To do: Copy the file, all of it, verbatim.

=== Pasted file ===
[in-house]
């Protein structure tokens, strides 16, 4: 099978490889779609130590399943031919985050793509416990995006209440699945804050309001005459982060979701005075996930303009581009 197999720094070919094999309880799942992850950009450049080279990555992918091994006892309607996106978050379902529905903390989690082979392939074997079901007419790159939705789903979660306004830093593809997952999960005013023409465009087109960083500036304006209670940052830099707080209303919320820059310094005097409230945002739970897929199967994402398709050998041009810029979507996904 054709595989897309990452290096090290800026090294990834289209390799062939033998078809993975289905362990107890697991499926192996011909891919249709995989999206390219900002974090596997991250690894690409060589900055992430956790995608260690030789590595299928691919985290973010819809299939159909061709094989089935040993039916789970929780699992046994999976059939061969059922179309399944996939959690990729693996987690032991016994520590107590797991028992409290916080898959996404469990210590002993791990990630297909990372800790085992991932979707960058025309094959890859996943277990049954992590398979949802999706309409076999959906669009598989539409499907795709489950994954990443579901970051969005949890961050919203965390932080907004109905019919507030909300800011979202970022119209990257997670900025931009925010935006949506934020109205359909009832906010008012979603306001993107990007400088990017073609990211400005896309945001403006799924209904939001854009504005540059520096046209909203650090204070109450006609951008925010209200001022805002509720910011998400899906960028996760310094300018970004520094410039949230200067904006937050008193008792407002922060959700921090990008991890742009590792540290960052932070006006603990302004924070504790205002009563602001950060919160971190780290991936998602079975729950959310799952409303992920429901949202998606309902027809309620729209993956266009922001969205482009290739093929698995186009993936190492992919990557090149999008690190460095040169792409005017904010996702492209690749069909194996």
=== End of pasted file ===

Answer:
[in-house]
């Protein structure tokens, strides 16, 4: 099978490889779609130590399943031919985050793509416990995006209440699945804050309001005459982060979701005075996930303009581009 197999720094070919094999309880799942992850950009450049080279990555992918091994006892309607996106978050379902529905903390989690082979392939074997079901007419790159939705789903979660306004830093593809997952999960005013023409465009087109960083500036304006209670940052830099707080209303919320820059310094005097409230945002739970897929199967994402398709050998041009810029979507996904 054709595989897309990452290096090290800026090294990834289209390799062939033998078809993975289905362990107890697991499926192996011909891919249709995989999206390219900002974090596997991250690894690409060589900055992430956790995608260690030789590595299928691919985290973010819809299939159909061709094989089935040993039916789970929780699992046994999976059939061969059922179309399944996939959690990729693996987690032991016994520590107590797991028992409290916080898959996404469990210590002993791990990630297909990372800790085992991932979707960058025309094959890859996943277990049954992590398979949802999706309409076999959906669009598989539409499907795709489950994954990443579901970051969005949890961050919203965390932080907004109905019919507030909300800011979202970022119209990257997670900025931009925010935006949506934020109205359909009832906010008012979603306001993107990007400088990017073609990211400005896309945001403006799924209904939001854009504005540059520096046209909203650090204070109450006609951008925010209200001022805002509720910011998400899906960028996760310094300018970004520094410039949230200067904006937050008193008792407002922060959700921090990008991890742009590792540290960052932070006006603990302004924070504790205002009563602001950060919160971190780290991936998602079975729950959310799952409303992920429901949202998606309902027809309620729209993956266009922001969205482009290739093929698995186009993936190492992919990557090149999008690190460095040169792409005017904010996702492209690749069909194996």